When she unexpectedly got pregnant with her second child, it was too much for Lule to handle, so she used an intrauterine device to prevent further surprises. She has since regretted this decision, writes Stella Nakakande
Veronica Lule is a 31-year-old mother of two. She had her first child at the age of 22, a few months right after university and before marriage. Her first born child was a healthy baby girl and like most mothers, she was quite secure that breastfeeding would prevent another pregnancy: “I was free from pills and nursing my baby.”
At the end of her maternity leave, when the baby was three months old, she went back to work. However, over time, she noticed she was not having her monthly period but quickly attributed it to breast feeding.
Nausea and tiredness eventually took her to the doctor for a review. “I thought I had malaria, so I was quite surprised when the doctor told me I was three months pregnant,” Lule says, adding, “I sat there in disbelief because I was not ready for another child, the pampers and everything else; I almost cried. My daughter was only eight months old and here I was going down the same road.” She walked home in a daze and it took quite some time for the news to sink in.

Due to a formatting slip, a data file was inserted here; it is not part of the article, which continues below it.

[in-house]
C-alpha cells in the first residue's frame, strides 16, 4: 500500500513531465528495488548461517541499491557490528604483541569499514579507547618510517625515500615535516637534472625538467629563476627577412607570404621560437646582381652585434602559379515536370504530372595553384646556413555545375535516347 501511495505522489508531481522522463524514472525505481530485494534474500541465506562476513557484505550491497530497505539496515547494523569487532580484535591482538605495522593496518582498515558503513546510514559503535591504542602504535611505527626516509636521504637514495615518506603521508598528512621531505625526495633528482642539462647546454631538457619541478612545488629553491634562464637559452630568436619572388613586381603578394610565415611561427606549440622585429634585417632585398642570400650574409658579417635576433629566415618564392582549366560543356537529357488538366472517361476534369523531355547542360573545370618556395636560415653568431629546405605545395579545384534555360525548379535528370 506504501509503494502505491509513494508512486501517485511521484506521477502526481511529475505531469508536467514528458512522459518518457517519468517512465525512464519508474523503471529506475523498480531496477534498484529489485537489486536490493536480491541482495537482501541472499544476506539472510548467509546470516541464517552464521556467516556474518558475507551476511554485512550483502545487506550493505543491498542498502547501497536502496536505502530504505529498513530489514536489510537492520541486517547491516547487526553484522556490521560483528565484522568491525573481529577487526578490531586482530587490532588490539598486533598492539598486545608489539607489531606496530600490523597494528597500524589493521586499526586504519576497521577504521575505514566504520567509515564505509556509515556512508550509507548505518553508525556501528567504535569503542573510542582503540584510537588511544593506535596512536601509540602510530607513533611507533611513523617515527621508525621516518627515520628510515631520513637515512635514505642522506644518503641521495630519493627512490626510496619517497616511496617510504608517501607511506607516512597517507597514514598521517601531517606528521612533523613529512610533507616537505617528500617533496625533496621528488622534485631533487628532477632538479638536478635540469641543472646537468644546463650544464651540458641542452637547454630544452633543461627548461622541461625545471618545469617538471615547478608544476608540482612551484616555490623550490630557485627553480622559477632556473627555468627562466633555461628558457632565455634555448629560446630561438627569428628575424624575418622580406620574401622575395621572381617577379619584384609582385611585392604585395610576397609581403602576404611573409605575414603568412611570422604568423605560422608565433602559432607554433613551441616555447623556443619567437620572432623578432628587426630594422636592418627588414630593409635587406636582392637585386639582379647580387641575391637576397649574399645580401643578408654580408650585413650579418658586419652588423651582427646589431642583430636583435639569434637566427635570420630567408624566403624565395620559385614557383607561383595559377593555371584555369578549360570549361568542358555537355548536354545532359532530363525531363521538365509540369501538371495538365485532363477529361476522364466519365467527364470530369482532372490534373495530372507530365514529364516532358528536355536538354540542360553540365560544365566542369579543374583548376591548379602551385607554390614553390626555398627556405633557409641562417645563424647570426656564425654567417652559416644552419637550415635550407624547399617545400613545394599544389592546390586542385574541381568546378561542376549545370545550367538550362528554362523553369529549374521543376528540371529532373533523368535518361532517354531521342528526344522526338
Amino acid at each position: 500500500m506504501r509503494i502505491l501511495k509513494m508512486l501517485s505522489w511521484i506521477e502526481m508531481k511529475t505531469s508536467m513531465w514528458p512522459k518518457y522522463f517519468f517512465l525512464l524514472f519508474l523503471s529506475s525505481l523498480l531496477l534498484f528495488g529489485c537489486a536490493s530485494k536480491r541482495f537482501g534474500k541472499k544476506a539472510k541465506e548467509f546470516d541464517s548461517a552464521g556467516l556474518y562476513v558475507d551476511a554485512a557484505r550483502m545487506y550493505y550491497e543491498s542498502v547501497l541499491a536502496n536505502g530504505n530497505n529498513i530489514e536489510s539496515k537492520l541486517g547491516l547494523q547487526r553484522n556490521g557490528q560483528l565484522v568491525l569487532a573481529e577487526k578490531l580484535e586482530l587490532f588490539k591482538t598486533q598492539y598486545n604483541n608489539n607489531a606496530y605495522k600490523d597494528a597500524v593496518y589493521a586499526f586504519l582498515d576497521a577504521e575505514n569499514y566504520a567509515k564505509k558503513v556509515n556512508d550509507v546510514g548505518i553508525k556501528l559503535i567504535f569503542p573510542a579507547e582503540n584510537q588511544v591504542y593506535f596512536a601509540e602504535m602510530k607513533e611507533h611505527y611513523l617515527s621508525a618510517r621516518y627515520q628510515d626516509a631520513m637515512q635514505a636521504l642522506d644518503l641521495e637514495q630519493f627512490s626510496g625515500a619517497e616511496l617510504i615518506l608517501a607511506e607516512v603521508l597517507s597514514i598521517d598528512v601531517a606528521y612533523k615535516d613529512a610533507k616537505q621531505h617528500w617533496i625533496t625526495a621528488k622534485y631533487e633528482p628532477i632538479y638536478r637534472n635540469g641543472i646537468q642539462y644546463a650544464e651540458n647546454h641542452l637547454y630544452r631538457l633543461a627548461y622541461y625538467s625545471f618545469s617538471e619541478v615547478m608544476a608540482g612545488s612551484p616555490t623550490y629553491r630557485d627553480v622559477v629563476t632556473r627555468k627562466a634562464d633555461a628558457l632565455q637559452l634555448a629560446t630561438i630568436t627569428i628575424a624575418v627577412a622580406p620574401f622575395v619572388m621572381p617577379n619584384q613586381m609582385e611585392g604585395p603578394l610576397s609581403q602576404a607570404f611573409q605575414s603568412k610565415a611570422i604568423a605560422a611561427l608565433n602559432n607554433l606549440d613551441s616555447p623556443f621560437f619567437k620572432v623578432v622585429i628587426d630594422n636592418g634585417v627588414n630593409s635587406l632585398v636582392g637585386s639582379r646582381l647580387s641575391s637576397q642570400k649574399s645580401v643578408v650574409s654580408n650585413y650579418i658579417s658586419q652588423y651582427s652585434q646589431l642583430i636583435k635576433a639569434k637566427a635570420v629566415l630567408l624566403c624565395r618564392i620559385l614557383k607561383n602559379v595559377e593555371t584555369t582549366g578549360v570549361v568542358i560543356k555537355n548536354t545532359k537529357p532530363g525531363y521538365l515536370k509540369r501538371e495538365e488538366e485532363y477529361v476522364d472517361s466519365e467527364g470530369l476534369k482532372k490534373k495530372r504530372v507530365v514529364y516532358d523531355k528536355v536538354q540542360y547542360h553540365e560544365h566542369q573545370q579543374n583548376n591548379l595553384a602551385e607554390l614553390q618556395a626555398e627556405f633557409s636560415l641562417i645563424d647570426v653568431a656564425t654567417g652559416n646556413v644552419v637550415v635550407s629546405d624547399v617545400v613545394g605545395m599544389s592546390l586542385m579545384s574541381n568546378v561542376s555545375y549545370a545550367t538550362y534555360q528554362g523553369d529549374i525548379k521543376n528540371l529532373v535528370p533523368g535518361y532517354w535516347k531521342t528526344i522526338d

“It took me time to accept it, but I eventually did and gave birth to a healthy baby boy six months afterwards.” Afraid to go down a similar road, Lule used contraceptives and after breastfeeding, she decided to have a coil inserted into her uterus. That was six years ago.
When her second born was five, she decided to have the device removed. “I wanted more children,” she explains. She has been trying for the last three years and has since failed. There was no cause for alarm in the first year of trying; Lule and her husband thought it was a normal thing. However, failure to conceive in the second year raised questions. So they decided to go and see a doctor about it.
“We were told one of my fallopian tubes was blocked. The doctor explained that it had an infection that had caused scarring,” she says regretfully. According to the doctor, the other tube was fine but the uterus had also been scarred so it was unable to hold a pregnancy.
“I was devastated but then I was happy I had children of both sexes,” she says, “Nevertheless, being unable to conceive was the last thing I had expected; it is so sad that I cannot bear any more children.”